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NSYNC vs. Backstreet Boys: the truth behind the rivalry

Some students think that Justin Timberlake gives NSYNC the advantage over 
 the Backstreet Boys.

Photo by via Flickr

Some students think that Justin Timberlake gives NSYNC the advantage over the Backstreet Boys.

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There was a battle waged in the mid to late ’90s, a battle that some believe is still being fought today, that divided boy band fans into two distinct sides: Team NSYNC and Team Backstreet Boys.

It recently came to light that the rivalry between the two bands stemmed from a girl, or at least the rivalry between two members. The Backstreet Boys’ A.J. McLean and NSYNC’s Chris Kirkpatrick dated the same girl, and, in an interview with Billboard, Kirkpatrick said he “wanted to punch A.J.’s lights out.” Yet, in that same interview, NSYNC’s Joey Fatone said the rivalry was nothing more than friendly competition.

“There’s nothing wrong with friendly competition,” Fatone said, “Even though we are, of course, better than any of those boy bands.”

While the rivalry between the two bands may have been for the most part friendly, the rivalry between fandoms was, and still is, a heated topic.

David Klinger, a junior in the College of Communication, is firmly on the side of NSYNC.

When asked which band he prefers, he said, “Absolutely NSYNC.”  As far as his reason, he simply responded with “Timberlake” – referring to Justin Timberlake, the most successful solo artist to come from either band. Every album of Timberlake’s has been certified as either Gold or Platinum by the Recording Industry Association of America and has sold at least 500,000 copies, with his first two albums reaching 10 million sales each.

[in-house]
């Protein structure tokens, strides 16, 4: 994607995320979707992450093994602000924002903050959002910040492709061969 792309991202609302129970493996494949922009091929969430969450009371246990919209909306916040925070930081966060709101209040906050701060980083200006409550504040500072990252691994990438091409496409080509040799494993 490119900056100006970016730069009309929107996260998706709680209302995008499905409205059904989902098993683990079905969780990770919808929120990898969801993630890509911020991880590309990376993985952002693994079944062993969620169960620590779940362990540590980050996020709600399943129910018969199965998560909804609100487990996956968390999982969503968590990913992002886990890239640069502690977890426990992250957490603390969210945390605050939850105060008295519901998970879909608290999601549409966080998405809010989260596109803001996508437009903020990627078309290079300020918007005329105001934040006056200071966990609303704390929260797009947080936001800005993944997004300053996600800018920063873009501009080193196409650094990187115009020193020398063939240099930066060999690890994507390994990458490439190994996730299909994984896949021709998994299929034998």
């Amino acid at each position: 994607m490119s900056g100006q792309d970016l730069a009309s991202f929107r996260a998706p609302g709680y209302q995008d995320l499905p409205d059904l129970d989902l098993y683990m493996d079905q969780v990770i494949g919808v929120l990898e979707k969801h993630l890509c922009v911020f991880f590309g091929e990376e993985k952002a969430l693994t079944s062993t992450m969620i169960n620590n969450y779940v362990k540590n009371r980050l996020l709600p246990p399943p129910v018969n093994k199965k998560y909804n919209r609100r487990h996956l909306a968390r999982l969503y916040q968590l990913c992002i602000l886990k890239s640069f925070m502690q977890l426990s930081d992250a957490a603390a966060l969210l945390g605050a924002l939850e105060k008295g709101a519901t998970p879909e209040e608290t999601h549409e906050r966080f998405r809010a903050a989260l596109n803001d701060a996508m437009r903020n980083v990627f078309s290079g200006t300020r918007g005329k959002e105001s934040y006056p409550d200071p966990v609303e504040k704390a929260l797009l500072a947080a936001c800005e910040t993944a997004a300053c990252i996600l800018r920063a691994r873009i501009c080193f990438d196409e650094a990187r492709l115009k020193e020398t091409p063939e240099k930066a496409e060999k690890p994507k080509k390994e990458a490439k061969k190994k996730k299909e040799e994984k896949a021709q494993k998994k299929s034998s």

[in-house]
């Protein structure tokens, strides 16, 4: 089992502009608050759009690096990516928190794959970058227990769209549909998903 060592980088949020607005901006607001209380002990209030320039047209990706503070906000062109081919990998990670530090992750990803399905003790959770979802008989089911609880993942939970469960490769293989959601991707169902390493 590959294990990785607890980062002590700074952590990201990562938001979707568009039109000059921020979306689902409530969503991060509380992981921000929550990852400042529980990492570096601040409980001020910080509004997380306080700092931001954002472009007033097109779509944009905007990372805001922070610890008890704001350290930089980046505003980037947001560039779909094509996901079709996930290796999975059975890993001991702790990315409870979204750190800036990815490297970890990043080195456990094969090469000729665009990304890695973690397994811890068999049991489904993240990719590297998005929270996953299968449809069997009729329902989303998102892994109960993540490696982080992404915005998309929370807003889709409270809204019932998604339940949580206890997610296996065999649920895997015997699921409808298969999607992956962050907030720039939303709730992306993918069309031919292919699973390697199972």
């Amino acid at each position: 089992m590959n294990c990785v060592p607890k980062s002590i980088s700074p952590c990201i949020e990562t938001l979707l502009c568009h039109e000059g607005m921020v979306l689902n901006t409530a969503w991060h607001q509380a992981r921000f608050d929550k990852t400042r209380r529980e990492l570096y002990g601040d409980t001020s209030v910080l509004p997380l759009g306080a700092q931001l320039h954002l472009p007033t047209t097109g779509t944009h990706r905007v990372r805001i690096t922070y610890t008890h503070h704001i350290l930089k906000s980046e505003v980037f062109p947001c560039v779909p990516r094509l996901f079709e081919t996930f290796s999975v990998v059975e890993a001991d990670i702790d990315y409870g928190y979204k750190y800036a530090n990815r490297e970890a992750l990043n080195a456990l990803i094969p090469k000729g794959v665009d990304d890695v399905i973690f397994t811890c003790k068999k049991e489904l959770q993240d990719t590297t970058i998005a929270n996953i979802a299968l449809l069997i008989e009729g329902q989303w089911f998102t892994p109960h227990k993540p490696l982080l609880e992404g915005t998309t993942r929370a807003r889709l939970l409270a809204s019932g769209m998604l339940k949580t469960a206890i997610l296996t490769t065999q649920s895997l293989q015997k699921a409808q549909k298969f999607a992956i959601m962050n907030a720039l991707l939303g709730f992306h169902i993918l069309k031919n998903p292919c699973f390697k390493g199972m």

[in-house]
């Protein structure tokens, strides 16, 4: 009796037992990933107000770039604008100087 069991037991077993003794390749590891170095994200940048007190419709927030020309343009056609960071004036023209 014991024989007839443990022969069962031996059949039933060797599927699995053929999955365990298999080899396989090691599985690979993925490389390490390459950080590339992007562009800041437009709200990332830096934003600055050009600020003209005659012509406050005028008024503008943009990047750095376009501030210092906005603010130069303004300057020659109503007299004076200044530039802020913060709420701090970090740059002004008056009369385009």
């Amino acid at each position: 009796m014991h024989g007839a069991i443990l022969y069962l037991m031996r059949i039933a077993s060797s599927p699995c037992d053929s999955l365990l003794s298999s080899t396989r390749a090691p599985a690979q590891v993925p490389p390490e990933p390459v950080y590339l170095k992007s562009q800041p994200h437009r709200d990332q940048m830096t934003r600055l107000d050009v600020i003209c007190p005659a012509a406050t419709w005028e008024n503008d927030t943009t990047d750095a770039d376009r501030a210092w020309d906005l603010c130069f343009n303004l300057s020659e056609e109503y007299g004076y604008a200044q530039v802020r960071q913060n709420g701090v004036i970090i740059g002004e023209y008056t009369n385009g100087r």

The successful Timberlake is also the reason Nick Belsanti, a junior in the College of Arts & Sciences, prefers NSYNC to the Backstreet Boys.

“Justin Timberlake singlehandedly makes them worth it, but their talent is undeniable,” Belsanti said.

When asked about the impact of JC Chasez, the other lead singer of NSYNC and only member besides Timberlake from the group to release a solo album, Belsanti did not respond.

While this ratio of solo albums falls short to the impressive four-out-of-five Backstreet Boys who did so, none of the Boys’ solo albums made any cultural dent like that of Timberlake’s or the combined Backstreet Boys. However, that hasn’t stopped Jackson Hoemann, a freshman in the College of Communication, from preferring them to NSYNC.

“I was introduced to (Backstreet Boys) by my parents, and in a way, NSYNC was a foreign invader,” Hoemann said.  “I was gifted the NSYNC Christmas album in 2016 and I still haven’t opened it because I am loyal.”

Hoemann said he thinks NSYNC – especially their hit “Bye Bye Bye” – was too manufactured, even more than the typical boy band manufactured sound.

“(Backstreet’s) ‘I Want it That Way’ at least has some essence to it,” he said.

Richard Dempsey, a sophomore in the College of Arts & Sciences, said the NSYNC Christmas album – entitled “Home for Christmas” – was the thing that tipped the scales in favor of NSYNC.

“The Christmas album gives them some more staying power, and I think their vocals were just better,” Dempsey said.

While Dempsey believes NSYNC’s Christmas album displayed a sort of stamina, the fact remains that the Backstreet Boys are the only one of the two bands still together. NSYNC went on a “temporary hiatus” in 2002 yet have not released any new music since their 2001 record “Celebrity,” while the Backstreet Boys have released four records since 2001 as well as co-headlining a tour with fellow boy band New Kids on the Block – called the NKOTBSB tour.

Whatever side one may be on, arguing about post-band success, individual members or past milestones, the bands largely hold that there is no battle between the bands themselves – at least not now.

“I think boy band fights are in the same realm as hockey fights. You fight when you’re on TV, but then when you’re not, you get a beer together,” Kirkpatrick said. “Now we’re really good friends.”

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